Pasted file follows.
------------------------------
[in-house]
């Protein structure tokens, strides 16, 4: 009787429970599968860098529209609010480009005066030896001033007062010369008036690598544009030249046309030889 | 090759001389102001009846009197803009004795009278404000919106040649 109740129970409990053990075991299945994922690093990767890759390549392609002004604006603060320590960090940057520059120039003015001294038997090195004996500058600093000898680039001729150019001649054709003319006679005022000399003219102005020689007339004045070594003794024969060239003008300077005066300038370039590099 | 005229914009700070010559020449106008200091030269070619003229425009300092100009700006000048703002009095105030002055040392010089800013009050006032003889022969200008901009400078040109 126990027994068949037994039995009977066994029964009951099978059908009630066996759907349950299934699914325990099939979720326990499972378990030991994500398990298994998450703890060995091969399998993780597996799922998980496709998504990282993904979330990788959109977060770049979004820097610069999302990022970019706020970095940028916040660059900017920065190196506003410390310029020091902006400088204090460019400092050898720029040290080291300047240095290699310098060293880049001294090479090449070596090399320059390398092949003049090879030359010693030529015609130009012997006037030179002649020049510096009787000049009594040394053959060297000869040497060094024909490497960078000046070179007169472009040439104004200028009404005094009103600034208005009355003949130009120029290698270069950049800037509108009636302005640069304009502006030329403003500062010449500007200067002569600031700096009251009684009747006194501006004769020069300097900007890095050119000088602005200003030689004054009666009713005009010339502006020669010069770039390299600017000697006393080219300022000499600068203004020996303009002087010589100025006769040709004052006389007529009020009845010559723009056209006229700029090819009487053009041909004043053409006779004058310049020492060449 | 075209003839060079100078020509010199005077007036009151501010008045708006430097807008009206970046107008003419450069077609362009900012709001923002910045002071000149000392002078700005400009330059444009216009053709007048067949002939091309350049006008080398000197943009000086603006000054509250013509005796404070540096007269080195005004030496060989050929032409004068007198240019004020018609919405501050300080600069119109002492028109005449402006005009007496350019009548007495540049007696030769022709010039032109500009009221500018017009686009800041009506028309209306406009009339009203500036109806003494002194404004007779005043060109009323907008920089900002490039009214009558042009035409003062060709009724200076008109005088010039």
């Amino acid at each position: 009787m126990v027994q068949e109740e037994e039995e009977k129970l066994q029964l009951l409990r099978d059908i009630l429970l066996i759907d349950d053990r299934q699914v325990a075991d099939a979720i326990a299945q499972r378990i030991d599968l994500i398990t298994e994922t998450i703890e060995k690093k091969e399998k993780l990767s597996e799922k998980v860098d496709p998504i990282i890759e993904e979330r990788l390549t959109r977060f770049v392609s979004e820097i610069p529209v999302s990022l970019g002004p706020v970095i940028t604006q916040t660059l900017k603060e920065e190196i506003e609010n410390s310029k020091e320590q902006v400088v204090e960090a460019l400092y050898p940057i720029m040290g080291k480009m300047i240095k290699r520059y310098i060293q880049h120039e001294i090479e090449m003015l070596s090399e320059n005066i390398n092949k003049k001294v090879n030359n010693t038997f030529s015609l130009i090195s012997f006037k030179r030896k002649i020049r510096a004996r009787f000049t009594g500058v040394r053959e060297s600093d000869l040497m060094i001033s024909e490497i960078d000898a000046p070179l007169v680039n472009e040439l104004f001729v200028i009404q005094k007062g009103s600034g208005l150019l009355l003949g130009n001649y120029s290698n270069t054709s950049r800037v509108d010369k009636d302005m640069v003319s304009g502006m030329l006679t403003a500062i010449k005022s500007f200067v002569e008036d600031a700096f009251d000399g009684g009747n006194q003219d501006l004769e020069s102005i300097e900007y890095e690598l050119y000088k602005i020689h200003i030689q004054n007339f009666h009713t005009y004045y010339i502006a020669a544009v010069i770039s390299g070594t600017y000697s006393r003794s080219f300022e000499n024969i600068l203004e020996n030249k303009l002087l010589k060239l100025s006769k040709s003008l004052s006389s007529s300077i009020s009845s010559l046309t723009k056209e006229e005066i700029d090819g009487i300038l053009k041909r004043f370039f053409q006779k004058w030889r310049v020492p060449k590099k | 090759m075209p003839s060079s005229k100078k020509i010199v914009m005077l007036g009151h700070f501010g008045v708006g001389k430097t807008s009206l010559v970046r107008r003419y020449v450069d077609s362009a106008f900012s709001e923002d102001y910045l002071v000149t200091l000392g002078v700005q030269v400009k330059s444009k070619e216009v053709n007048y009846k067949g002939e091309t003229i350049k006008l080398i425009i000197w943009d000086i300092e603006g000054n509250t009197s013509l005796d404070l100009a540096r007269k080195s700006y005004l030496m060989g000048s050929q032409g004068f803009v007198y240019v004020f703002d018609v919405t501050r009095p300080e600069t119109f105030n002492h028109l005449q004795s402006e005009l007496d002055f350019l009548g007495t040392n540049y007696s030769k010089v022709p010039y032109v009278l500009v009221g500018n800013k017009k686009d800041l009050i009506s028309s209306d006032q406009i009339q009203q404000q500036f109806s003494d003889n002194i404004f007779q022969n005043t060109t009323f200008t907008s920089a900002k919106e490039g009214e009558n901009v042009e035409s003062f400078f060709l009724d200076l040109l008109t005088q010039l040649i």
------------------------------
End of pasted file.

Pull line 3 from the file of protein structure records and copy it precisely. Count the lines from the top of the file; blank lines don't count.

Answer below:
């Amino acid at each position: 009787m126990v027994q068949e109740e037994e039995e009977k129970l066994q029964l009951l409990r099978d059908i009630l429970l066996i759907d349950d053990r299934q699914v325990a075991d099939a979720i326990a299945q499972r378990i030991d599968l994500i398990t298994e994922t998450i703890e060995k690093k091969e399998k993780l990767s597996e799922k998980v860098d496709p998504i990282i890759e993904e979330r990788l390549t959109r977060f770049v392609s979004e820097i610069p529209v999302s990022l970019g002004p706020v970095i940028t604006q916040t660059l900017k603060e920065e190196i506003e609010n410390s310029k020091e320590q902006v400088v204090e960090a460019l400092y050898p940057i720029m040290g080291k480009m300047i240095k290699r520059y310098i060293q880049h120039e001294i090479e090449m003015l070596s090399e320059n005066i390398n092949k003049k001294v090879n030359n010693t038997f030529s015609l130009i090195s012997f006037k030179r030896k002649i020049r510096a004996r009787f000049t009594g500058v040394r053959e060297s600093d000869l040497m060094i001033s024909e490497i960078d000898a000046p070179l007169v680039n472009e040439l104004f001729v200028i009404q005094k007062g009103s600034g208005l150019l009355l003949g130009n001649y120029s290698n270069t054709s950049r800037v509108d010369k009636d302005m640069v003319s304009g502006m030329l006679t403003a500062i010449k005022s500007f200067v002569e008036d600031a700096f009251d000399g009684g009747n006194q003219d501006l004769e020069s102005i300097e900007y890095e690598l050119y000088k602005i020689h200003i030689q004054n007339f009666h009713t005009y004045y010339i502006a020669a544009v010069i770039s390299g070594t600017y000697s006393r003794s080219f300022e000499n024969i600068l203004e020996n030249k303009l002087l010589k060239l100025s006769k040709s003008l004052s006389s007529s300077i009020s009845s010559l046309t723009k056209e006229e005066i700029d090819g009487i300038l053009k041909r004043f370039f053409q006779k004058w030889r310049v020492p060449k590099k | 090759m075209p003839s060079s005229k100078k020509i010199v914009m005077l007036g009151h700070f501010g008045v708006g001389k430097t807008s009206l010559v970046r107008r003419y020449v450069d077609s362009a106008f900012s709001e923002d102001y910045l002071v000149t200091l000392g002078v700005q030269v400009k330059s444009k070619e216009v053709n007048y009846k067949g002939e091309t003229i350049k006008l080398i425009i000197w943009d000086i300092e603006g000054n509250t009197s013509l005796d404070l100009a540096r007269k080195s700006y005004l030496m060989g000048s050929q032409g004068f803009v007198y240019v004020f703002d018609v919405t501050r009095p300080e600069t119109f105030n002492h028109l005449q004795s402006e005009l007496d002055f350019l009548g007495t040392n540049y007696s030769k010089v022709p010039y032109v009278l500009v009221g500018n800013k017009k686009d800041l009050i009506s028309s209306d006032q406009i009339q009203q404000q500036f109806s003494d003889n002194i404004f007779q022969n005043t060109t009323f200008t907008s920089a900002k919106e490039g009214e009558n901009v042009e035409s003062f400078f060709l009724d200076l040109l008109t005088q010039l040649i």